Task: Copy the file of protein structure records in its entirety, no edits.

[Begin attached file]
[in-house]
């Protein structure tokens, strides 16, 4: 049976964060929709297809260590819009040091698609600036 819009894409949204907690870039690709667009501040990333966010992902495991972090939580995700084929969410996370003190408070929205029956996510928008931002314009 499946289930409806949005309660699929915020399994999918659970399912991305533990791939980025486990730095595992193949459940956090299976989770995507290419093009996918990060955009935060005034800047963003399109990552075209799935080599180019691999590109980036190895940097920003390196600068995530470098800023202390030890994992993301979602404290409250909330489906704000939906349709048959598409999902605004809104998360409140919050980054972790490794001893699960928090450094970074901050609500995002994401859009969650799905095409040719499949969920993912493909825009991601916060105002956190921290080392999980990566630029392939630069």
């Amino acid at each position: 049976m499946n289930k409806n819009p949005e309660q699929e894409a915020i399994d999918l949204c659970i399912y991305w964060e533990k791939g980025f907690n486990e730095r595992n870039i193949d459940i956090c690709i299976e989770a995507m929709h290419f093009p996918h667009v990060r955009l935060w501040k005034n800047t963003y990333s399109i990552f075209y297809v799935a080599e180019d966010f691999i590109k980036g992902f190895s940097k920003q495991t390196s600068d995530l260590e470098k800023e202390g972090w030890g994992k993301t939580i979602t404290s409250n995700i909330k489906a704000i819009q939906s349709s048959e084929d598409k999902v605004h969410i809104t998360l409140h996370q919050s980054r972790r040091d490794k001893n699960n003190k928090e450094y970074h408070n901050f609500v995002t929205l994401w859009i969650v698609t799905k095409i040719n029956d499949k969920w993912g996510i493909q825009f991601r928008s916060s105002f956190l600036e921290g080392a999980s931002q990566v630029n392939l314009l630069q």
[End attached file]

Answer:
[in-house]
């Protein structure tokens, strides 16, 4: 049976964060929709297809260590819009040091698609600036 819009894409949204907690870039690709667009501040990333966010992902495991972090939580995700084929969410996370003190408070929205029956996510928008931002314009 499946289930409806949005309660699929915020399994999918659970399912991305533990791939980025486990730095595992193949459940956090299976989770995507290419093009996918990060955009935060005034800047963003399109990552075209799935080599180019691999590109980036190895940097920003390196600068995530470098800023202390030890994992993301979602404290409250909330489906704000939906349709048959598409999902605004809104998360409140919050980054972790490794001893699960928090450094970074901050609500995002994401859009969650799905095409040719499949969920993912493909825009991601916060105002956190921290080392999980990566630029392939630069």
């Amino acid at each position: 049976m499946n289930k409806n819009p949005e309660q699929e894409a915020i399994d999918l949204c659970i399912y991305w964060e533990k791939g980025f907690n486990e730095r595992n870039i193949d459940i956090c690709i299976e989770a995507m929709h290419f093009p996918h667009v990060r955009l935060w501040k005034n800047t963003y990333s399109i990552f075209y297809v799935a080599e180019d966010f691999i590109k980036g992902f190895s940097k920003q495991t390196s600068d995530l260590e470098k800023e202390g972090w030890g994992k993301t939580i979602t404290s409250n995700i909330k489906a704000i819009q939906s349709s048959e084929d598409k999902v605004h969410i809104t998360l409140h996370q919050s980054r972790r040091d490794k001893n699960n003190k928090e450094y970074h408070n901050f609500v995002t929205l994401w859009i969650v698609t799905k095409i040719n029956d499949k969920w993912g996510i493909q825009f991601r928008s916060s105002f956190l600036e921290g080392a999980s931002q990566v630029n392939l314009l630069q």